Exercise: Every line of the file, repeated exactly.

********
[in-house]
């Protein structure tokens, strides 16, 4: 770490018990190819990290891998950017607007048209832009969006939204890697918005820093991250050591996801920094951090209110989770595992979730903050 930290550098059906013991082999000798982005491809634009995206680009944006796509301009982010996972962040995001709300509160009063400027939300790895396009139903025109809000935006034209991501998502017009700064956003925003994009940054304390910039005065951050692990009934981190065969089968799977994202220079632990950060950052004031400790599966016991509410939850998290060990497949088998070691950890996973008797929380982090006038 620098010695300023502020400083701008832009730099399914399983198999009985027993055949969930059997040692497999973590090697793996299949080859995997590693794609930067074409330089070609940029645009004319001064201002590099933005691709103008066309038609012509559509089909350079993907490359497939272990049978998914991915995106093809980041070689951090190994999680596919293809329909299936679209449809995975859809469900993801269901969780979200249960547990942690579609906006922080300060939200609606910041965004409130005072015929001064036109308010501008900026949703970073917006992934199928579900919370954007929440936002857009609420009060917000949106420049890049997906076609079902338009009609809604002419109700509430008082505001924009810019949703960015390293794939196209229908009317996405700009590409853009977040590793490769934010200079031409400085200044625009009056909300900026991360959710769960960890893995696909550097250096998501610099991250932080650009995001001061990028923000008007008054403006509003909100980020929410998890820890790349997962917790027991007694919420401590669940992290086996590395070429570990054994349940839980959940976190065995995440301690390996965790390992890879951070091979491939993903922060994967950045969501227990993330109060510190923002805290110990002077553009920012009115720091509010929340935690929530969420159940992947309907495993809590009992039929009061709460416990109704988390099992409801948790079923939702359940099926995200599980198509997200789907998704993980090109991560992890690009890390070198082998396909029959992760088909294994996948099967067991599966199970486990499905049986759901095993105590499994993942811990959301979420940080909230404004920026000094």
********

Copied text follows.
[in-house]
């Protein structure tokens, strides 16, 4: 770490018990190819990290891998950017607007048209832009969006939204890697918005820093991250050591996801920094951090209110989770595992979730903050 930290550098059906013991082999000798982005491809634009995206680009944006796509301009982010996972962040995001709300509160009063400027939300790895396009139903025109809000935006034209991501998502017009700064956003925003994009940054304390910039005065951050692990009934981190065969089968799977994202220079632990950060950052004031400790599966016991509410939850998290060990497949088998070691950890996973008797929380982090006038 620098010695300023502020400083701008832009730099399914399983198999009985027993055949969930059997040692497999973590090697793996299949080859995997590693794609930067074409330089070609940029645009004319001064201002590099933005691709103008066309038609012509559509089909350079993907490359497939272990049978998914991915995106093809980041070689951090190994999680596919293809329909299936679209449809995975859809469900993801269901969780979200249960547990942690579609906006922080300060939200609606910041965004409130005072015929001064036109308010501008900026949703970073917006992934199928579900919370954007929440936002857009609420009060917000949106420049890049997906076609079902338009009609809604002419109700509430008082505001924009810019949703960015390293794939196209229908009317996405700009590409853009977040590793490769934010200079031409400085200044625009009056909300900026991360959710769960960890893995696909550097250096998501610099991250932080650009995001001061990028923000008007008054403006509003909100980020929410998890820890790349997962917790027991007694919420401590669940992290086996590395070429570990054994349940839980959940976190065995995440301690390996965790390992890879951070091979491939993903922060994967950045969501227990993330109060510190923002805290110990002077553009920012009115720091509010929340935690929530969420159940992947309907495993809590009992039929009061709460416990109704988390099992409801948790079923939702359940099926995200599980198509997200789907998704993980090109991560992890690009890390070198082998396909029959992760088909294994996948099967067991599966199970486990499905049986759901095993105590499994993942811990959301979420940080909230404004920026000094």